The decade of preparation (1849-1859)
In addition to the severe sanctions that the General imposed on the rebel towns, such as the seizure of the estates of the political exiles (in Bergamo these measures were taken against the Camozzis and the Ottavio Tasca); heavy war taxes, a rise in the land tax and extraordinary taxes, which were meant to hurt those social classes who were considered responsible for the uprising of 1848 (such as land-owners, tradesmen and business men) were levied. All these fiscal measures were taken in a period of economic crisis caused by an illness of the silk worm.
The state of siege was declared for all the towns and the death penalty was introduced even for the possession of arms through the adoption of the Legge Stataria. The reasons why many soldiers from Bergamo were shot in S.Agostino and at the Rocca or hanged at the Fara were not only that they refused to give up their weapons (ncessary for everyday work of many farmers), but also that they were accused of desertion and insubordination.
In Bergamo, as in many other Lombard towns, there was a series of house to house searches, false accusations, arrests, suspensions for lower court judges, doctors, teachers, and lawyers because of their real or presumed implications in the events of the years 1848-1849. So, even the professional and clerical middle class started having good reasons for opposing Austria.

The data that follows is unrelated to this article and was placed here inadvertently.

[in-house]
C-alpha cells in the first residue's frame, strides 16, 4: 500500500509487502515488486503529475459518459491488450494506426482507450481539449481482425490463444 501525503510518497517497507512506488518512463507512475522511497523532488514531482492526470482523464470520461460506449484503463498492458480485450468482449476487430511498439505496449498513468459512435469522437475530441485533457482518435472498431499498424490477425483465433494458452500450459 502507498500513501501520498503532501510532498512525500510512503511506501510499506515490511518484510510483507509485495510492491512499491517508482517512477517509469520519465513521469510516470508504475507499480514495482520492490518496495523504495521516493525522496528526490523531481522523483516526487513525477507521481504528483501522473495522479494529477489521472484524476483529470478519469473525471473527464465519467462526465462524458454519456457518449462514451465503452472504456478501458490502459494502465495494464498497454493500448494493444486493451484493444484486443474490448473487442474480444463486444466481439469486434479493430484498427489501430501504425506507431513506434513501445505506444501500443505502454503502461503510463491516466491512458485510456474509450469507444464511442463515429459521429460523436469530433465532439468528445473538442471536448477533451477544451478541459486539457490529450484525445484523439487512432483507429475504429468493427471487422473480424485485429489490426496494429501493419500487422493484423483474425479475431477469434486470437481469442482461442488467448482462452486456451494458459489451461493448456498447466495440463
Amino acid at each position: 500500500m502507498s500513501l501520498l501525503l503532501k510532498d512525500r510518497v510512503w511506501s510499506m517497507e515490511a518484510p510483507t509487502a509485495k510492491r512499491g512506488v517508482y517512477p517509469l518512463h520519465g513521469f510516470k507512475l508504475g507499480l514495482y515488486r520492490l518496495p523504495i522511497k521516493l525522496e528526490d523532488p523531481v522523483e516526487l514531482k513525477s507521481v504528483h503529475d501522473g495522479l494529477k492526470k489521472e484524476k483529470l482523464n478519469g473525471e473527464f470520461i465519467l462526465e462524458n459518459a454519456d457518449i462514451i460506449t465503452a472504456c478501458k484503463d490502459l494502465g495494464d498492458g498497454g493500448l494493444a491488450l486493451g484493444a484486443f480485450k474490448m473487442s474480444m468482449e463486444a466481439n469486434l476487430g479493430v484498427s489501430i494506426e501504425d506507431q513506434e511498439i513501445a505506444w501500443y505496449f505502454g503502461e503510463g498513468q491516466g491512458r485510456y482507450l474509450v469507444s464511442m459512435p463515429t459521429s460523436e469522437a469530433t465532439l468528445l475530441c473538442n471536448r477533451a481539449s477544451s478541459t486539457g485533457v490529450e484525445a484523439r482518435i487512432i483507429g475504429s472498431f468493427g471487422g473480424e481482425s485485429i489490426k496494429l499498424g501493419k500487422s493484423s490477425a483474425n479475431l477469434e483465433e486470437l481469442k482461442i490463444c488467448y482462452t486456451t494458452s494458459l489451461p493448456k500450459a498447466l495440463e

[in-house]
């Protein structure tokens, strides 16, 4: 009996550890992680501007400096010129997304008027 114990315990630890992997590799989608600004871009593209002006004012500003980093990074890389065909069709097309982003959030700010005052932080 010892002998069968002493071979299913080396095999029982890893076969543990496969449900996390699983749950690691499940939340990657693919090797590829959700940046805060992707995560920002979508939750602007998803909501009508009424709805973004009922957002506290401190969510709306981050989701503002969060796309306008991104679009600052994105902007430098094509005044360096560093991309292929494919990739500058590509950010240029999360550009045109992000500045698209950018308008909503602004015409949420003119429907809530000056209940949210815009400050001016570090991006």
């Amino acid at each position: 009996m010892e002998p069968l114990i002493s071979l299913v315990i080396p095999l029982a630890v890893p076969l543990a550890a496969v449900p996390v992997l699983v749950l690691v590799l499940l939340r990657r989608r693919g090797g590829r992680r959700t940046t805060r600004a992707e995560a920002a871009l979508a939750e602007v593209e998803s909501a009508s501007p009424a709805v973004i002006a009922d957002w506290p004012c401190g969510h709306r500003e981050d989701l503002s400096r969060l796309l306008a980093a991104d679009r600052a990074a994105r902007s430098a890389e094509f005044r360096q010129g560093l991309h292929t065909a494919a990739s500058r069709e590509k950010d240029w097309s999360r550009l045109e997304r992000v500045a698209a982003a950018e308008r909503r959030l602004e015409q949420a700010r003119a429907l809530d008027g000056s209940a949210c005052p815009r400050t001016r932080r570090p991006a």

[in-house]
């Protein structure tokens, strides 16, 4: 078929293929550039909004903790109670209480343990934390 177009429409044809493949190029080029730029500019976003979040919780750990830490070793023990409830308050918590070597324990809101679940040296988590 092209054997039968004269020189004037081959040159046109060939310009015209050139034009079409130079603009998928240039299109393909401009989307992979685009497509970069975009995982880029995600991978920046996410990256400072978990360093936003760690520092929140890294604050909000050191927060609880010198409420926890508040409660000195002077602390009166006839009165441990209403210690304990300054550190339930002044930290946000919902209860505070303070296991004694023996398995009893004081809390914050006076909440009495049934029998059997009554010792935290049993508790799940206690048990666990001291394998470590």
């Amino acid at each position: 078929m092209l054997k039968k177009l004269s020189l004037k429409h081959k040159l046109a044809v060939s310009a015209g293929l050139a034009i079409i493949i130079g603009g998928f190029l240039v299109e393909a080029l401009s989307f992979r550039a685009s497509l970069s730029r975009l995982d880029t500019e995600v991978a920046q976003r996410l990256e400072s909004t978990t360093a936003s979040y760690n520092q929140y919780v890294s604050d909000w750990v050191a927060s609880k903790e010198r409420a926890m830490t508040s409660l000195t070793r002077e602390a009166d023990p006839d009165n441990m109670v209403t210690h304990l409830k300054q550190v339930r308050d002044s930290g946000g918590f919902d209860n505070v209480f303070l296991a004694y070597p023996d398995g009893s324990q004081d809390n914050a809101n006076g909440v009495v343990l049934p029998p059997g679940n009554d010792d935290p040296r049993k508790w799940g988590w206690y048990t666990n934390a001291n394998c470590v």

In this situation there was a progressive separation between the state and the people in all its different social components which helped to increase the aspiration to independence. A change in Austrian policy, consisting in the removal of Radetzky and in the nomination of the archduke Ferdinando Massimiliano (brother of the emperor) as Governor in 1850, didn't improve the relations between the Empire and its italian subjects.
At the same time, the constitutional choice of the Savoia monarchy and the crisis of Mazzini's organization, which brought the death sentence upon all those who tried to develop it in the Lombard-Venetian territories, contributed to split the positions towards the liberal programme of Cavour.
Picture: Massimiliano d'Austria, Governor of Lombardy.